ADCs, A Highly Targeted Drug Therapy For Cancer
Release date：2020/9/11 11:08:51
A research team led by the University of Southern California (USC) School of Pharmacy has engineered a new and faster way that enables drugs to precisely target malignant cells without damaging healthy tissues, which may lead the way to better treatments for numerous types of cancers.
The drugs, called antibody-drug conjugates or ADCs, belong to a relatively new category. Antibody-drug conjugates (ADCs) is a class of biopharmaceutical drugs designed as a targeted therapy for the treatment of cancer. Unlike chemotherapy, ADCs is designed to target and kill tumor cells while preserving healthy cells. Since the antibody is targeted (can recognize cancer cell surface antigens), the cytotoxic molecules can be selectively "transported" directly into the tumor cells to perform anti-cancer effects without affecting healthy cells. To date, a total of ten ADCs have been approved by the FDA, and more than 100 clinical trials are underway studying their effectiveness in the treatment of blood, lung, breast, brain and other cancers.
In a study published on 3rd, Jun. in Science Advances, the scientists of USC described a new technology to rapidly create a homogeneous type of ADC, which attached to a specific site on the cancer cell, with improved efficiency and potentially enhanced stability, effectiveness and safety.
ADCs consist of an antibody that seeks out cancer cells, a drug for killing it and a chemical "linker" uniting them. However, ADCs in use today are manufactured through a process that yields varied products of limited stability and effectiveness. Therefore, homogenous ADCs has greater potential for clinical effectiveness. But current technologies for making this type of ADC require multiple steps or long reaction times due to inefficient chemistries. Many homogenous ADCs can also trigger an immune response that hamper its use.
The team at the University of Southern California may have solved these issues. "Using our approach, homogeneous ADCs could be made in less than two hours through a single-step reaction, which is much faster and more effective than traditional methods," the main investigator of this study, assistant professor of pharmacology and pharmacy at the USC School of Pharmacy Yong (Tiger) Zhang said.
"Our technology features a designer 'linker' component exclusively identified by human enzymes that can quickly catalyze the conjugation of drug molecules to bind the antibodies at a specific position," said Yong (Tiger) Zhang. "In addition to being fast and efficient, our ADC technology provides a new type of linker that connects the drugs to antibodies. This designer linker ensures stable attachment of the drug and rapid release of the drugs into target cells, making the generated ADCs safer and more effictive."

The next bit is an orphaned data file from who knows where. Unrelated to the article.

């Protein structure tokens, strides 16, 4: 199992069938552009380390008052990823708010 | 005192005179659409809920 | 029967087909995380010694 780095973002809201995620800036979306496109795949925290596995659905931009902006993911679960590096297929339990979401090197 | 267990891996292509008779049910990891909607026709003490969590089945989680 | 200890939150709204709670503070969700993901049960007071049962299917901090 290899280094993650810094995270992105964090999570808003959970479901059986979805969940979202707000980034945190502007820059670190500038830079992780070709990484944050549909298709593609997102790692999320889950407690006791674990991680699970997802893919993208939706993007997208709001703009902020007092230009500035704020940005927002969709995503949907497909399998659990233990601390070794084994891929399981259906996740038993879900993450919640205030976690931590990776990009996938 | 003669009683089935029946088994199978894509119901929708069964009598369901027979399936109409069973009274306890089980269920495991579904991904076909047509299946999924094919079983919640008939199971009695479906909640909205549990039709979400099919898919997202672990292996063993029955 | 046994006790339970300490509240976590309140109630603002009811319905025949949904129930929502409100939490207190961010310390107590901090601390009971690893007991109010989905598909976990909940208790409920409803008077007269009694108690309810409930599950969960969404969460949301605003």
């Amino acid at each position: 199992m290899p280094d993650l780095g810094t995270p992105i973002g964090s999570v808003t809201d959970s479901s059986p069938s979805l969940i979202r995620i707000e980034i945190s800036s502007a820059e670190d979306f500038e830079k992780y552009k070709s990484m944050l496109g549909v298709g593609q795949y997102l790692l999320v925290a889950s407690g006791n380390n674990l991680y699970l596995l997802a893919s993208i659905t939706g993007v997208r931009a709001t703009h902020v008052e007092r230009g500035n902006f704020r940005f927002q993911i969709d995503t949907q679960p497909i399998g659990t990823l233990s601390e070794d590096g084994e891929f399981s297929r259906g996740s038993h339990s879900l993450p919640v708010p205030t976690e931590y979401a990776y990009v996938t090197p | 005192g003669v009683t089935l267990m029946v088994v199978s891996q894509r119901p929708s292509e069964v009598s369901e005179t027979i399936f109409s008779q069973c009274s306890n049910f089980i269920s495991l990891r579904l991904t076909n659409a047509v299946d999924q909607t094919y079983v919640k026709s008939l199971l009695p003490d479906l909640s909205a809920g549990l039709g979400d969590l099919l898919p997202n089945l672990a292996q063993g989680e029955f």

Using this technology, the research team at the University of Southern California has developed an ADC that can effectively prevent breast cancer growing in animals. Researchers said that these promising results provided a strong foundation for ADC to transform into clinical research.
In the future, ADC drugs will have a huge potential in the anti-tumor market. Biochempeg, a professional PEG derivatives supplier, is dedicated to manufacturing and supplying high purity ADC PEG linkers & Click Chemistry Reagents to our clients all over the world. We offer the full range of PEG derivative development services and provide the most comprehensive media for conjugation research.
 Anti-Cancer ADC Drugs: 3 Design Elements, 10 Approved ADCs, Multiple Clinical Trials
ADCs Against Cancer: Clinical Landscape and Challenges
History and Development of Antibody Drug Conjugates (ADCs)
 ADCs for Clinical Research in the Global Market
 Cleavable vs. Non-Cleavable Linkers in Antibody-Drug Conjugates
 Innovative Linker Technology for Antibody Drug Conjugates (ADCs)
 The History Of ADC Drugs Development
Zhefu Dai, Xiao-Nan Zhang, Fariborz Nasertorabi, Qinqin Cheng, Jiawei Li, Benjamin B. Katz, Goar Smbatyan, Hua Pei, Stan G. Louie, Heinz-Josef Lenz, Raymond C. Stevens, Yong Zhang. Synthesis of site-specific antibody-drug conjugates by ADP-ribosyl cyclases. Science Advances, 2020; 6 (23): eaba6752 DOI: 10.1126/sciadv.aba6752